The Facts of the Ring-Net Proposal

Project Developed with Advice from Experts and Consultation with Local Groups

The Partnership for Resilient Communities was formed in the wake of the 1/9 Debris Flow in Montecito that caused the deaths of 23 residents, injuries to 165 others, and a total loss or damage to 527 homes. Twenty-eight commercial buildings were damaged or destroyed. The 101 highway was closed for two weeks, disrupting the economy of the entire State of California. Property values in Montecito have taken a significant hit.

Resilient Communities is a group of local citizens who came together to research if there was anything that could be done to assist our local government in the recovery and to see what possible mitigation strategies might be available to us.

Recently, the Independent published an opinion piece by a community member that needs a response. The facts about our proposal are listed here, as well as the experts who have studied our mountains and advised on a solution that could help protect us.

We have applied for emergency permits for 15 debris nets for five Montecito canyons. Four of those canyons are in the jurisdiction of Santa Barbara County although on private lands. Those landowners have given their permission to apply for these permits. The fifth canyon, Romero Canyon, is federally owned, and we will follow the federal process for those two proposed nets.

Emergency permits are pending from Santa Barbara County and additionally the California Department of Fish and Wildlife, the California Water Quality Control Board, and the U.S. Army Corps of Engineers. The Army Corps has already let us know that it has no objection to our proposal.

We are approaching this as an emergency project because of the likelihood of a strong El Niño year (based on National Weather Service predictions), the lingering barren conditions of our burned mountains, and this Risk Analysis written by BGC Engineering’s Dr. Matthias Jakob, one the world’s preeminent debris flow experts:

“Urgent action is needed to protect life and property in Montecito from the future impacts of debris flows. The January 2018 debris flows did by no means ‘remove’ the hazard or return the watersheds to ‘pre-fire’ conditions. The likelihood of debris flows this winter remains high because vegetation has only tentatively begun to re-establish following the fire and the approaching season of rainfall, beginning in November, could trigger a subsequent round of debris flows from the denuded watersheds above Montecito.”

We have been consulting with the County of Santa Barbara CEO’s office, Public Works, and Flood Control since January. The U.S. Forest Service has had its district ranger, biologist, geologist, and fish biologist on site visits with our consulting biologists from Storrer Environmental Services. Storrer has reviewed each potential site with Kane GeoTech, our geotechnical engineering consultants, and has developed environmentally sensitive net locations and mitigations.

In addition, we have been in talks with representatives of the Montecito Trails Foundation for trail mitigation strategies.

The nets are specifically engineered to be site specific, are three to five feet above the creek level, and allow for mammal and fish passage. GeoBrugg, the Swiss nets manufacturer, responded to earlier comments about hazards created by the nets as follows:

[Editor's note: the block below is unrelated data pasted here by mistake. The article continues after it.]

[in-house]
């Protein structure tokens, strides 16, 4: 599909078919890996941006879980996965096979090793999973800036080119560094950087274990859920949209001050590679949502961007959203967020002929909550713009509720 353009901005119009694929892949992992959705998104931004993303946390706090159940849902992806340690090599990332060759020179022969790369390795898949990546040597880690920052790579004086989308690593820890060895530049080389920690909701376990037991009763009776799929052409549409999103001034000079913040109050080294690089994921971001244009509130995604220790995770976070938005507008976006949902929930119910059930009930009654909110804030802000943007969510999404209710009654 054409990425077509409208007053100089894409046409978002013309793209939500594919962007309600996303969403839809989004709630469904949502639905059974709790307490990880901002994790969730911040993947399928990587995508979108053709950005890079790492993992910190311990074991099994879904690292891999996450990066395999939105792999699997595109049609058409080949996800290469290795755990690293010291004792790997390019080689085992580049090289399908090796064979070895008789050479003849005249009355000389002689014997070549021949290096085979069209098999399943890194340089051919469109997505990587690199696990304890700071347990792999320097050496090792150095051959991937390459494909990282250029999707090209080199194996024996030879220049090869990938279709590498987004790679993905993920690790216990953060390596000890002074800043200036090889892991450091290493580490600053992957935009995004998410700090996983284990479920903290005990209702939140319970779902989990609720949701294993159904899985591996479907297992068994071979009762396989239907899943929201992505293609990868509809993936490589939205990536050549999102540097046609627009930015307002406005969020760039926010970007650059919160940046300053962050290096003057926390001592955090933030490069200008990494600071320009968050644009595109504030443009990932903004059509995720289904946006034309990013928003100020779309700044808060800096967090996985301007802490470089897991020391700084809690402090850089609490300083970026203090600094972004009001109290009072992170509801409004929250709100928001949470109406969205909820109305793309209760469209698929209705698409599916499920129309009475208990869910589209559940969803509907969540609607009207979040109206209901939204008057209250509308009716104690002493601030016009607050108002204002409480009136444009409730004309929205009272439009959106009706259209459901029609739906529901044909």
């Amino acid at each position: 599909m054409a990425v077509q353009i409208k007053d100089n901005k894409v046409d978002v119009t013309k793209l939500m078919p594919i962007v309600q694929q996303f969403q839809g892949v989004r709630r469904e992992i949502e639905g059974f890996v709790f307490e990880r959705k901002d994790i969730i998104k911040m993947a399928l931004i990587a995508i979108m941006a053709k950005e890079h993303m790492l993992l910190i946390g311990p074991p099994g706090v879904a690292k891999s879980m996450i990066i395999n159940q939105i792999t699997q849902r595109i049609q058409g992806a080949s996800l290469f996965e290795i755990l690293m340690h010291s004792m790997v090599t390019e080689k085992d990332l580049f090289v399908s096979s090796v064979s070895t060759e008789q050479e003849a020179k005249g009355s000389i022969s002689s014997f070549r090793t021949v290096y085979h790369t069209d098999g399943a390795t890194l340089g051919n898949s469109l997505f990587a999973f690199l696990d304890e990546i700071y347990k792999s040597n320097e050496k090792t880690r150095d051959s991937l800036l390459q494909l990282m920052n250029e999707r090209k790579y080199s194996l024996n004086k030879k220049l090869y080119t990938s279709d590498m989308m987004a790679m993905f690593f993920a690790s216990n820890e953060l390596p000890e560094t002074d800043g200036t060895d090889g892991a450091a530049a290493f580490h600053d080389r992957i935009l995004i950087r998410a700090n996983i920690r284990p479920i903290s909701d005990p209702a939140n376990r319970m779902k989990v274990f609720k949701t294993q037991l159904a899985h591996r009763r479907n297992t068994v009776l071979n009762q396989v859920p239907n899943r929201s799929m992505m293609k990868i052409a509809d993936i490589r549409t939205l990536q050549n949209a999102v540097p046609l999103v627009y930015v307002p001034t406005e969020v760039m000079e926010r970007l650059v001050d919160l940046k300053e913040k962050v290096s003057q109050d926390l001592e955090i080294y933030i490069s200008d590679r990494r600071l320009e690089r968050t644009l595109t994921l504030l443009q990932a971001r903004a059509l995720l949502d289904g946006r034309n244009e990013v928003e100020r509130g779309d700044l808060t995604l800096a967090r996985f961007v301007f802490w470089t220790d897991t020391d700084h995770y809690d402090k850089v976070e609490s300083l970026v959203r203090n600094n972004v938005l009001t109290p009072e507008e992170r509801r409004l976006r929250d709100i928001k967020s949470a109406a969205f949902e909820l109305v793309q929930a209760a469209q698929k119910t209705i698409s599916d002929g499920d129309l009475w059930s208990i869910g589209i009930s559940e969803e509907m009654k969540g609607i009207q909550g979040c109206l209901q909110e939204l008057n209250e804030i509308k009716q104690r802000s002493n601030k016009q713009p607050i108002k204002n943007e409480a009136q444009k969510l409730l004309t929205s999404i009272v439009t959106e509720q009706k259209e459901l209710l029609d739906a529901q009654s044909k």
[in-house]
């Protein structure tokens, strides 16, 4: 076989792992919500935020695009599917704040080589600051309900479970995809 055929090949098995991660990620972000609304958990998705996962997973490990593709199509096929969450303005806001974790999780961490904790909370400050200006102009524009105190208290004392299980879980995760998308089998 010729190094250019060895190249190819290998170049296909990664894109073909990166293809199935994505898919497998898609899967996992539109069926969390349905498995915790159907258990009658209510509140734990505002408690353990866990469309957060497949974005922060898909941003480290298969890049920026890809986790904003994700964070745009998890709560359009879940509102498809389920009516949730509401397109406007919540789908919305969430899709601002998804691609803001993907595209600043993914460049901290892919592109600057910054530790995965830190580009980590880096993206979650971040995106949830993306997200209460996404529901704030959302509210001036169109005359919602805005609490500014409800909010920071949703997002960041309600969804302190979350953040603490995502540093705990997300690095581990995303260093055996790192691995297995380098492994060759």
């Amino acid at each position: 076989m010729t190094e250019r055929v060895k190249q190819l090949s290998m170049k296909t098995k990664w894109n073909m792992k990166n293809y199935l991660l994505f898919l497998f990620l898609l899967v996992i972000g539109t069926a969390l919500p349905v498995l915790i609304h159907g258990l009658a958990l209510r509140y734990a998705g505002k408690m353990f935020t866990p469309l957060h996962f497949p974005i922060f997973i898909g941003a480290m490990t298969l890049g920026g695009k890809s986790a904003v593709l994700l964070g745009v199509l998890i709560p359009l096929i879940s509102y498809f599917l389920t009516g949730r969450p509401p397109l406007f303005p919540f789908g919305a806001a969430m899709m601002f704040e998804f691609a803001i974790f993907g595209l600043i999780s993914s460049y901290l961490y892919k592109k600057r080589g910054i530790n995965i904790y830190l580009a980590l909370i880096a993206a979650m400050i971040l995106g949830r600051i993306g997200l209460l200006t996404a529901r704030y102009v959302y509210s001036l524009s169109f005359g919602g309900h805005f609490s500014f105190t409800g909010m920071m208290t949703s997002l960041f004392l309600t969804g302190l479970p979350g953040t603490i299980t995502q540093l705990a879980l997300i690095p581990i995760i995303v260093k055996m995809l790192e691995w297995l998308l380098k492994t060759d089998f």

“We have considered your inquiry of the potential hazard the Debris Flow net system can have to wildlife and their interactions with the system that has been raised by the Santa Barbara community. Particularly the reference to ‘gill nets for mammals’ is completely without merit [or] evidence, photographic or anecdotal, and mischaracterizes our product intentionally. This reference is defamatory in comparing our product, which serves to protect habitat, with an ocean-based system designed to kill and capture fish. We have no recorded incidents regarding animal death and injury.”

There is precedent for the debris-net solution. Forty-one GeoBrugg nets have been or currently are in use throughout the State of California. These debris nets are temporary and removable.

We, too, are residents of Santa Barbara who share strong community values about our environment. Because of this, we have consulted with experts worldwide and locally to make sure that we create a mitigation effort that is geologically, biologically, and environmentally sound and based on solid engineering.

Our advisors and supporters include Drs. Thomas Dunne and Kristin Morrell from UCSB Earth Sciences; James Lee Witt, the former head of FEMA; David Fukotomi, formerly from Cal OES and FEMA; and Admiral Thad Allen, who ran the Coast Guard response to Hurricane Katrina and the Deepwater Horizon disaster. We have consulted with academic experts from UCSB Bren School, CalTrout, UC Davis, Cal Tech, and Jet Propulsion Laboratory, among many others.

Along with many individuals, we are supported by many local groups including Heal the Ocean, the Santa Barbara County Association of Fire Chiefs, the Coast Village Merchants Association, and the Montecito Association.

I believe that well-meaning people can disagree. I also am a believer in Daniel P. Moynihan’s statement that “Everyone is entitled to his own opinion, but not his own facts.”

Information about our project is readily available at partnershipsb.org.

Pat McElroy is executive director of The Partnership for Resilient Communities.

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